If I were to write another book, it would be because my wife told me I should, because the good news is way better than even I thought it was a couple of years ago.

If I were to write another book, this could be the Forward.

Foreword

It is coincidental that here, in mid-Lent, I have just finished reading my fourth book in a row on the atonement, besides listening to various sermons and lectures online. It’s not that unusual for me to lock onto a subject, but I don’t think I’ve ever locked on to something this meaningful and relevant, for it relates to everything (if you happen to be a spiritually-minded person). For that matter, it’s relevant even if you’re not, but that’s a topic for another time. It’s relevant to everything because at the heart of the atonement issue—and the larger issues of life, death and everything—is the nature and character of God.

At this point in my studies, I am more than ever convinced that a majority of evangelicals around the world have been taught things about the atonement—and subsequently the nature of God—which are heretical. In this, I am in line with most of the church throughout history. It is unfortunate that so many church attendees will have to listen to sermons about justice and wrath and how God abandoned Jesus on the cross because He couldn’t look on sin, about how we are all worms saved only because God poured his wrath on Jesus instead of us.

This kind of thinking not only portrays God as being not at all like Jesus (and somewhat schizoid), but pits God against Jesus, antagonist versus victim, dividing the Godhead. This thinking, by the way, came from Calvin, who was forced to this conclusion to make sense of his other heretical ideas.

This is not good news. If anything, this should cause us all to wind up on Easter with a case of PTSD. Even after being saved by the skin of our teeth, we still have to deal with the fact that our God would have crucified us, and will still go on to throw most of the world into hell for all eternity. This is supposed to make us happy? Rejoice! We’re saved, but the rest of the world will burn forever!

With this kind of thinking, it’s no wonder that some of evangelical Christianity (if it can be called that) has turned into a kind of war-mongering hate group, fostering various “us against them” mindsets and acting not at all like Jesus (who, by the way, is not coming back on a white horse to smite anybody).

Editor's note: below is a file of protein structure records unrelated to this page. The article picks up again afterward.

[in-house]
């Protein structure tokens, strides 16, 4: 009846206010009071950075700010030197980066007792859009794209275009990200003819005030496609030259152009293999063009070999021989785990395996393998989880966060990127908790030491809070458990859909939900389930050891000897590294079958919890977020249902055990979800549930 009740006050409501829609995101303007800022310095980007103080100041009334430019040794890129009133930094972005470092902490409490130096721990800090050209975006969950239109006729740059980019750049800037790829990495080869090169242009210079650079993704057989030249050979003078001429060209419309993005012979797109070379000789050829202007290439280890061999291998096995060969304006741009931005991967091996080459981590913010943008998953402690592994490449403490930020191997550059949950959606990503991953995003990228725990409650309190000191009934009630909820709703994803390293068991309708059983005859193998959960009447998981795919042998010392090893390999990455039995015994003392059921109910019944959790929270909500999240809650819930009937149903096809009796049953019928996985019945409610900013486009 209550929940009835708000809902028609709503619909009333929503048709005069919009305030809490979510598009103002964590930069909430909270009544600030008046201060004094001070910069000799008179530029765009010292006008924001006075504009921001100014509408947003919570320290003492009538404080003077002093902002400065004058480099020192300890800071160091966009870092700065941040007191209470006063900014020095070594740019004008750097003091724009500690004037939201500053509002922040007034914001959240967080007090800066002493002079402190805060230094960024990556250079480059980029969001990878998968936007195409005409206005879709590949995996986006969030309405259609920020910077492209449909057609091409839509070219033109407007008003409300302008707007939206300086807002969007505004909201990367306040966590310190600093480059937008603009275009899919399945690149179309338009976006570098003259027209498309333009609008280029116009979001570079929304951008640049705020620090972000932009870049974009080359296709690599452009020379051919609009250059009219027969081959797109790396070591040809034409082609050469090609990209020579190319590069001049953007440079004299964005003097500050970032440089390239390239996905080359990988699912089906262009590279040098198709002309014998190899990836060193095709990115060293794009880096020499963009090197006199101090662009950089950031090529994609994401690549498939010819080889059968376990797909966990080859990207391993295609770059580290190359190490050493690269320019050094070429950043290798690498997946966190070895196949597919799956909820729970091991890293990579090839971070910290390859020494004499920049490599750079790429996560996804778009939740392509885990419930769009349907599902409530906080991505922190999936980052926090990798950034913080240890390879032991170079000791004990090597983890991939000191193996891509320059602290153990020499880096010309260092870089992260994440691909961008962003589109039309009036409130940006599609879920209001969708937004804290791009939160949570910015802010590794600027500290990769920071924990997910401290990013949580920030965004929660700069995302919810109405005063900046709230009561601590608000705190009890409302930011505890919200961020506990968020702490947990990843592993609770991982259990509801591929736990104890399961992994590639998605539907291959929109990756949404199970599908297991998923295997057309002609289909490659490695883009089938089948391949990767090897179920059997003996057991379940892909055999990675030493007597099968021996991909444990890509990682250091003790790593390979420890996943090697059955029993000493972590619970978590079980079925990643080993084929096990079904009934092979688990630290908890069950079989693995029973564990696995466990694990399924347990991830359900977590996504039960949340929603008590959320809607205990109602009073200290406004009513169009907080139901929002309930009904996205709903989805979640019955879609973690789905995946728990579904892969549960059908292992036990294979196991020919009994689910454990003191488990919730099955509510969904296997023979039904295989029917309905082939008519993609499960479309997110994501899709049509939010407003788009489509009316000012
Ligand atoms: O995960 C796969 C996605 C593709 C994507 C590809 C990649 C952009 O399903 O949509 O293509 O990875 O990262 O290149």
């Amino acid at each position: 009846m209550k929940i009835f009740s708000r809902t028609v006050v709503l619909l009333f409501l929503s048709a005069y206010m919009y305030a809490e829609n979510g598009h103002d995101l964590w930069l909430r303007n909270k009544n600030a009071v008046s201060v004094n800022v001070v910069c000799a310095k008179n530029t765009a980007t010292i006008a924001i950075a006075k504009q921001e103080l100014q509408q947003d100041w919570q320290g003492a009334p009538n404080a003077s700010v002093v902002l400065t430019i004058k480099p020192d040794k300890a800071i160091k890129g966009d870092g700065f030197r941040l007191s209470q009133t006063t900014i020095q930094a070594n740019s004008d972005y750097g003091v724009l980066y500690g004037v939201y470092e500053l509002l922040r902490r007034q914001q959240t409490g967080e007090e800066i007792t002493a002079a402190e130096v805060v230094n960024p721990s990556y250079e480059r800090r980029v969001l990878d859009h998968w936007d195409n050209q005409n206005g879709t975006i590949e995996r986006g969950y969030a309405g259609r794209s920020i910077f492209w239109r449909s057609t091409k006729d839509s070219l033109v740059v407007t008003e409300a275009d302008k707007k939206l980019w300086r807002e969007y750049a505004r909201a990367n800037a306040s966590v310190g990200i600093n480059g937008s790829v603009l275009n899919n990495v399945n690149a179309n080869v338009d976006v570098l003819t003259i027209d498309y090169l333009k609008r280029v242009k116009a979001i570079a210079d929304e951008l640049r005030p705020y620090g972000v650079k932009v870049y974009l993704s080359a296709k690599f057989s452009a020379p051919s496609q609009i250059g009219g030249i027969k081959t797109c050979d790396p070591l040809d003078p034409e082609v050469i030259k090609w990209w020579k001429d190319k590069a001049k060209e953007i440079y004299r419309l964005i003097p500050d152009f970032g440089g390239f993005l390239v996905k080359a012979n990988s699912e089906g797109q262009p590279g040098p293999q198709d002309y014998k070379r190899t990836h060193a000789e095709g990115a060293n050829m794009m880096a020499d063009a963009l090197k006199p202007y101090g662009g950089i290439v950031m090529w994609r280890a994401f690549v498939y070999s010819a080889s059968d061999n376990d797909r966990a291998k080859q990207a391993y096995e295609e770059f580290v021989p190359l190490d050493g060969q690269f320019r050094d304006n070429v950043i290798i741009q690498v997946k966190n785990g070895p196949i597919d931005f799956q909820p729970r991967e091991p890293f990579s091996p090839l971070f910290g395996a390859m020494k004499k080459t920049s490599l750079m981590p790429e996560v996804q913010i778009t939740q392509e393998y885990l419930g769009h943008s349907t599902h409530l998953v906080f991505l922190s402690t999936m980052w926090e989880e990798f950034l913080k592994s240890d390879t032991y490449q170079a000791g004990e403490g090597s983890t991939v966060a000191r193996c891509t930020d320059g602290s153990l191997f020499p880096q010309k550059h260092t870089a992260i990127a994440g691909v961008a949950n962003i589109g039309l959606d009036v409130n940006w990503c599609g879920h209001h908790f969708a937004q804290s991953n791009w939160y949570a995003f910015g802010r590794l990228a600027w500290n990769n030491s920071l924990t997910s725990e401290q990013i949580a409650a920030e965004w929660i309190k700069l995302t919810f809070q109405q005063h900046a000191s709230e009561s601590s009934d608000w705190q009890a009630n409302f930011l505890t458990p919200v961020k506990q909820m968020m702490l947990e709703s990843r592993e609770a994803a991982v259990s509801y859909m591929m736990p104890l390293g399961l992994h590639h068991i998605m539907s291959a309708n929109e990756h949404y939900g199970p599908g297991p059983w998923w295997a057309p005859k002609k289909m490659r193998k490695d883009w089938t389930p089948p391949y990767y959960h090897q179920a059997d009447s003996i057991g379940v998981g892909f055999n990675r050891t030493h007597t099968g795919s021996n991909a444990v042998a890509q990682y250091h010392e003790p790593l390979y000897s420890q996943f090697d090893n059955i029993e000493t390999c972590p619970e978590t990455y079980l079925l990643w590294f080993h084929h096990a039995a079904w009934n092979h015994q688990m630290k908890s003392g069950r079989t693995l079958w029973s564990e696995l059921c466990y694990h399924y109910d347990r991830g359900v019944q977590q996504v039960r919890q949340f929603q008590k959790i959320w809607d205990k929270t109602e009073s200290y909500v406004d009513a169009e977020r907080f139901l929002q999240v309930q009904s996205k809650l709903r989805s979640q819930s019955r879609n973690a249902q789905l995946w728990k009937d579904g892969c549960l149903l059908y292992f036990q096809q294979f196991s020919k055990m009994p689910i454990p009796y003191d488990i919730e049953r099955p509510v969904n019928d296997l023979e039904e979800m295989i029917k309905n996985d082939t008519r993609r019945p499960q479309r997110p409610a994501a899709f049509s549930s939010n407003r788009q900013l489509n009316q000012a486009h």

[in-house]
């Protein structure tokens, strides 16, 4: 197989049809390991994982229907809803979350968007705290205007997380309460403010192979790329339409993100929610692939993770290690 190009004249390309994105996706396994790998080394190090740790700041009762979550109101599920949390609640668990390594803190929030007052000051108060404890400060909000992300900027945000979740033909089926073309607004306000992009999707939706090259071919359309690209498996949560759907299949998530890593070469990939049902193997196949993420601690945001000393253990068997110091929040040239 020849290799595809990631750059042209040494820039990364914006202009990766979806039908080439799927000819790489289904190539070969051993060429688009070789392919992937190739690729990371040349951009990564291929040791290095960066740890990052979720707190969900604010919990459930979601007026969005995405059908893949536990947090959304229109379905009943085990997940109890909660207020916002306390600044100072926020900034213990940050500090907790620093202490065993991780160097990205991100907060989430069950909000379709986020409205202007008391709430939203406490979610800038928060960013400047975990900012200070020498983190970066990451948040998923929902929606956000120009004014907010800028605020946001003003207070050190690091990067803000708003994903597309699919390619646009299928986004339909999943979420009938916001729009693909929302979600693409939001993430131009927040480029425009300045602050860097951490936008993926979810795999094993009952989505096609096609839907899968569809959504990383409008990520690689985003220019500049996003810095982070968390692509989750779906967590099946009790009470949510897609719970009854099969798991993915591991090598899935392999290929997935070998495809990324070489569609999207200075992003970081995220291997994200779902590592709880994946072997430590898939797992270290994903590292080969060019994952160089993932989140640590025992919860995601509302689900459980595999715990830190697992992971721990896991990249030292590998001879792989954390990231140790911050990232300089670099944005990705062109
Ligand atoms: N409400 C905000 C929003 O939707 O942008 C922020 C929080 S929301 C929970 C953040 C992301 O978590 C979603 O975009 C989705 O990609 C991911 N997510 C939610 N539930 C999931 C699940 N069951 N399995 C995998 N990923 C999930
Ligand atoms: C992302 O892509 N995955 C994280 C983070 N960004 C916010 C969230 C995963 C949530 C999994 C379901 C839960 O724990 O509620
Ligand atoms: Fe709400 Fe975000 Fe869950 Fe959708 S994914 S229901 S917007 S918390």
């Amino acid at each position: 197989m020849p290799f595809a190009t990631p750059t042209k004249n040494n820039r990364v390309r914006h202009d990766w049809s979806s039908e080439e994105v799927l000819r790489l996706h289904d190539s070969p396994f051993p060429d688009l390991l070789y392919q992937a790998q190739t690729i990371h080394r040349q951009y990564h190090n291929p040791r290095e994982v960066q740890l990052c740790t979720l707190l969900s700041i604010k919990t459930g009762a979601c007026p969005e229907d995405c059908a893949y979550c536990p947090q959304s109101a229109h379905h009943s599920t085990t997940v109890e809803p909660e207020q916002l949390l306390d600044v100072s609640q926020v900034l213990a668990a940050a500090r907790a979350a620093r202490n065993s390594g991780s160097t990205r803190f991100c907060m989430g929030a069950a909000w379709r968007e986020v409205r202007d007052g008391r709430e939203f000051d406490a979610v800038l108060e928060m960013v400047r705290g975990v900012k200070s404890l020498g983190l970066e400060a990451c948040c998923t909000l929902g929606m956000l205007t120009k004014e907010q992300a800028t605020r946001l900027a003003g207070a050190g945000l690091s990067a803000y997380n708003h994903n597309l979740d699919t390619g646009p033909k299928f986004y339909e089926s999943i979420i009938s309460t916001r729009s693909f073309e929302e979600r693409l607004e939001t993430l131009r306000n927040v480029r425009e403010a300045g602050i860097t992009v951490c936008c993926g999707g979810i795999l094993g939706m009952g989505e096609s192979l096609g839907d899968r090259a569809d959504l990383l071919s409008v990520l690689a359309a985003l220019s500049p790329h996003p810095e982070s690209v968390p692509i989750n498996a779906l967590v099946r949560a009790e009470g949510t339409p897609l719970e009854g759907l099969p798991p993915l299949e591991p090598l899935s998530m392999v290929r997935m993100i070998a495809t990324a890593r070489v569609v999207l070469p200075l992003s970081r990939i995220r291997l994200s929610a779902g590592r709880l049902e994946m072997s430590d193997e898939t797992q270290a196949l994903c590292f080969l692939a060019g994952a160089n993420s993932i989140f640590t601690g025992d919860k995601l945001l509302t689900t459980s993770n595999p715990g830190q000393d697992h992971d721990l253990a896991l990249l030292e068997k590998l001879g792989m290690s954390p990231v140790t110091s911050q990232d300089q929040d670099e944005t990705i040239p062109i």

Thankfully, none of this wrath-based thinking is true. It doesn’t even make sense. (Part of the problem is that words like wrath, ransom, and hell have been mistranslated and the English words mis-defined.) If God was paid off by Jesus, that’s not really forgiveness, is it? If someone else pays off my mortgage, the bank hasn’t forgiven the loan; it was paid in full. Calling it forgiveness is not being very honest. Plus, it makes God into someone other than who Jesus said he was.

The Good News is so much better! Here’s a basic outline of the true story, which (with various nuances) has been believed since the early Church (if I were to write another book, these are topics that I would explore in depth):

• God is exactly like Jesus (the Bible tells us so).

• God is love. Period. (It’s all about the love, ‘bout the love, no wrath…). The wrathful God is a myth.

• There is no original sin/guilt as invented by Augustine/Calvin. Mankind is not totally depraved. Sin is a plague, and we are victims.

• God never wanted sacrifices. (This was news to me, but a couple of later OT writers—and Jesus—make this point.)

• Jesus was born (incarnated) to join man back to God.

• Jesus is in the Father, and the Father is in Jesus (they are not like Legos that can be pulled apart).

• God forgave us apart from Jesus’ death. He forgave us without payment or incentive. (There’s no forgiveness if payment was required.)

• God did not turn away from Jesus because of sin; God looks at sin all the time. The verses in Habakkuk need to be read in context, which actually is making the point that God does indeed tolerate sin. 

• Jesus died to save us from sin (the plague) and death. He basically blew death up from the inside when he rose on Easter.

• Jesus died “for the sins of the world.” Yeah, that’s everyone.

• We don’t become saved to get into heaven or escape hell; we are saved from sin and death so that we can become one with God (at-one-ment is an English word made up by translators to try to capture this meaning).

• God is not sending anyone to hell (which is nothing like Dante described it). 

• Jesus is not coming back to destroy anything (forgiveness and wrath don’t mix). Revelation is not meant to be read literally. And those looking forward to future violence are more apt to tolerate it on Earth now.  

• God is good. Always.

• God is love. Always. No qualifiers.

Now isn’t that so much better? It should be, because this is what the Bible actually teaches, if we really look at it apart from those screwy notions we’ve accepted as truth.

The Good News is that God loves [all of] us and forgives [all of] us because that’s who God is; exactly like Jesus showed us.